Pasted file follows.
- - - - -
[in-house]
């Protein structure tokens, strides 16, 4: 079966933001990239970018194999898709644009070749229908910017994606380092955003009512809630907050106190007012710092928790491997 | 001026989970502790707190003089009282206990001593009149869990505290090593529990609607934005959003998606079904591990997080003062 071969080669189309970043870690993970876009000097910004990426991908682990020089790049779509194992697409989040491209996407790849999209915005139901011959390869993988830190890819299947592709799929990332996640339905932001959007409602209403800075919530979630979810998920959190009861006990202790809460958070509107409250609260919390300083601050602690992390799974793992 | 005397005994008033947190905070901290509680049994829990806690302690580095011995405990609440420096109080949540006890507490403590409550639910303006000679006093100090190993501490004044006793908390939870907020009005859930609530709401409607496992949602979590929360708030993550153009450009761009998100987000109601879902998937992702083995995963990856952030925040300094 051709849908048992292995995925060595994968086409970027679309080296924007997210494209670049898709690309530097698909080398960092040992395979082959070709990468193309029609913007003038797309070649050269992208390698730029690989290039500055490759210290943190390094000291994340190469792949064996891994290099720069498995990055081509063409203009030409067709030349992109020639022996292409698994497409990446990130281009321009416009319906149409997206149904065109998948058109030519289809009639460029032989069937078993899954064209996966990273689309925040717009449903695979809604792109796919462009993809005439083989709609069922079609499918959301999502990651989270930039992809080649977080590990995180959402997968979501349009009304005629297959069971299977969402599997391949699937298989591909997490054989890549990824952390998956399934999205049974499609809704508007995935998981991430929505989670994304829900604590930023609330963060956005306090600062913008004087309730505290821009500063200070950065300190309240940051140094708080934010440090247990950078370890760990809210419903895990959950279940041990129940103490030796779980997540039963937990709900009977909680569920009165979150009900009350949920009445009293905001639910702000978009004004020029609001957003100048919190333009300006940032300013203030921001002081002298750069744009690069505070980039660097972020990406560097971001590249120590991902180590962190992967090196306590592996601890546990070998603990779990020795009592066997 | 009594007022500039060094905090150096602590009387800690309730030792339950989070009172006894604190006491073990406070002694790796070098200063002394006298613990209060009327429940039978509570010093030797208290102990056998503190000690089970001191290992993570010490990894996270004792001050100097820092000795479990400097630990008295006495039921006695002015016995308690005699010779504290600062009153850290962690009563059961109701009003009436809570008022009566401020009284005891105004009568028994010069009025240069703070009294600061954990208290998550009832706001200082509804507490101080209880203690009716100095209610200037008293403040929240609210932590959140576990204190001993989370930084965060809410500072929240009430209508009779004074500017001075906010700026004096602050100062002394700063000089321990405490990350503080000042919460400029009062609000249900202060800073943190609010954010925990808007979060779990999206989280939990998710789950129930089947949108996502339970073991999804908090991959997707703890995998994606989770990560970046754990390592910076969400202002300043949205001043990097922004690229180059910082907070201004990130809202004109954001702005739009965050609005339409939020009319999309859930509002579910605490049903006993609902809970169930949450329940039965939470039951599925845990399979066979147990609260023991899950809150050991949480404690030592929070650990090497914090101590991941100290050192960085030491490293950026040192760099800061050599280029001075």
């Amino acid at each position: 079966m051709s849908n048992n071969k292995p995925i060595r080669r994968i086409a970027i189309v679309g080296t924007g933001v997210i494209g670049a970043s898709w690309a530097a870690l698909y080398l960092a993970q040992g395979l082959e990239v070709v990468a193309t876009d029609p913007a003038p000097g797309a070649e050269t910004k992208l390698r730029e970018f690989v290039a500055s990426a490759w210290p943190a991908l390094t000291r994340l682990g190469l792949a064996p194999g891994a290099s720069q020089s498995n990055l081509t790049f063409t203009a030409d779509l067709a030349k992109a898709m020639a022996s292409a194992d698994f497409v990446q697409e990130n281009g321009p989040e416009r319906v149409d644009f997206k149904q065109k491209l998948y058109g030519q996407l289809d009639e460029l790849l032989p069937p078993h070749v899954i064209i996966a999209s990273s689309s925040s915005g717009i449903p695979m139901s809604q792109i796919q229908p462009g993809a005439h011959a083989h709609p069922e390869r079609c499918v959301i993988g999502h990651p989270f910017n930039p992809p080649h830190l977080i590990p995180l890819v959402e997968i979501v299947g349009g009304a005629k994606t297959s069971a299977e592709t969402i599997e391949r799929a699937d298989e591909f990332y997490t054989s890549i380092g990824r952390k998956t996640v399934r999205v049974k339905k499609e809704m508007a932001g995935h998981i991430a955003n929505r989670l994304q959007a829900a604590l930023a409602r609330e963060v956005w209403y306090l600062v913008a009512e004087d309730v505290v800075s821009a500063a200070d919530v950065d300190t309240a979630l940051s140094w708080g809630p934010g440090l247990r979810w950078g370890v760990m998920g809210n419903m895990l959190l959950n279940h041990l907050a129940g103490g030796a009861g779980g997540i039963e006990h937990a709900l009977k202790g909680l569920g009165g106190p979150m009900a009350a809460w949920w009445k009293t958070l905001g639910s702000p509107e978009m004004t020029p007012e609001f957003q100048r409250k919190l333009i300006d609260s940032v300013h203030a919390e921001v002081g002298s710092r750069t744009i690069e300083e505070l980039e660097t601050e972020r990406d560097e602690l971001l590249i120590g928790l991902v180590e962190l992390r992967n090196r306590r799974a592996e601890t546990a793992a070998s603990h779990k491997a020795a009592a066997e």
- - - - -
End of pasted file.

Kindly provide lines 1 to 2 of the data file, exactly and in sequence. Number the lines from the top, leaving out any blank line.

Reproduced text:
[in-house]
């Protein structure tokens, strides 16, 4: 079966933001990239970018194999898709644009070749229908910017994606380092955003009512809630907050106190007012710092928790491997 | 001026989970502790707190003089009282206990001593009149869990505290090593529990609607934005959003998606079904591990997080003062 071969080669189309970043870690993970876009000097910004990426991908682990020089790049779509194992697409989040491209996407790849999209915005139901011959390869993988830190890819299947592709799929990332996640339905932001959007409602209403800075919530979630979810998920959190009861006990202790809460958070509107409250609260919390300083601050602690992390799974793992 | 005397005994008033947190905070901290509680049994829990806690302690580095011995405990609440420096109080949540006890507490403590409550639910303006000679006093100090190993501490004044006793908390939870907020009005859930609530709401409607496992949602979590929360708030993550153009450009761009998100987000109601879902998937992702083995995963990856952030925040300094 051709849908048992292995995925060595994968086409970027679309080296924007997210494209670049898709690309530097698909080398960092040992395979082959070709990468193309029609913007003038797309070649050269992208390698730029690989290039500055490759210290943190390094000291994340190469792949064996891994290099720069498995990055081509063409203009030409067709030349992109020639022996292409698994497409990446990130281009321009416009319906149409997206149904065109998948058109030519289809009639460029032989069937078993899954064209996966990273689309925040717009449903695979809604792109796919462009993809005439083989709609069922079609499918959301999502990651989270930039992809080649977080590990995180959402997968979501349009009304005629297959069971299977969402599997391949699937298989591909997490054989890549990824952390998956399934999205049974499609809704508007995935998981991430929505989670994304829900604590930023609330963060956005306090600062913008004087309730505290821009500063200070950065300190309240940051140094708080934010440090247990950078370890760990809210419903895990959950279940041990129940103490030796779980997540039963937990709900009977909680569920009165979150009900009350949920009445009293905001639910702000978009004004020029609001957003100048919190333009300006940032300013203030921001002081002298750069744009690069505070980039660097972020990406560097971001590249120590991902180590962190992967090196306590592996601890546990070998603990779990020795009592066997 | 009594007022500039060094905090150096602590009387800690309730030792339950989070009172006894604190006491073990406070002694790796070098200063002394006298613990209060009327429940039978509570010093030797208290102990056998503190000690089970001191290992993570010490990894996270004792001050100097820092000795479990400097630990008295006495039921006695002015016995308690005699010779504290600062009153850290962690009563059961109701009003009436809570008022009566401020009284005891105004009568028994010069009025240069703070009294600061954990208290998550009832706001200082509804507490101080209880203690009716100095209610200037008293403040929240609210932590959140576990204190001993989370930084965060809410500072929240009430209508009779004074500017001075906010700026004096602050100062002394700063000089321990405490990350503080000042919460400029009062609000249900202060800073943190609010954010925990808007979060779990999206989280939990998710789950129930089947949108996502339970073991999804908090991959997707703890995998994606989770990560970046754990390592910076969400202002300043949205001043990097922004690229180059910082907070201004990130809202004109954001702005739009965050609005339409939020009319999309859930509002579910605490049903006993609902809970169930949450329940039965939470039951599925845990399979066979147990609260023991899950809150050991949480404690030592929070650990090497914090101590991941100290050192960085030491490293950026040192760099800061050599280029001075």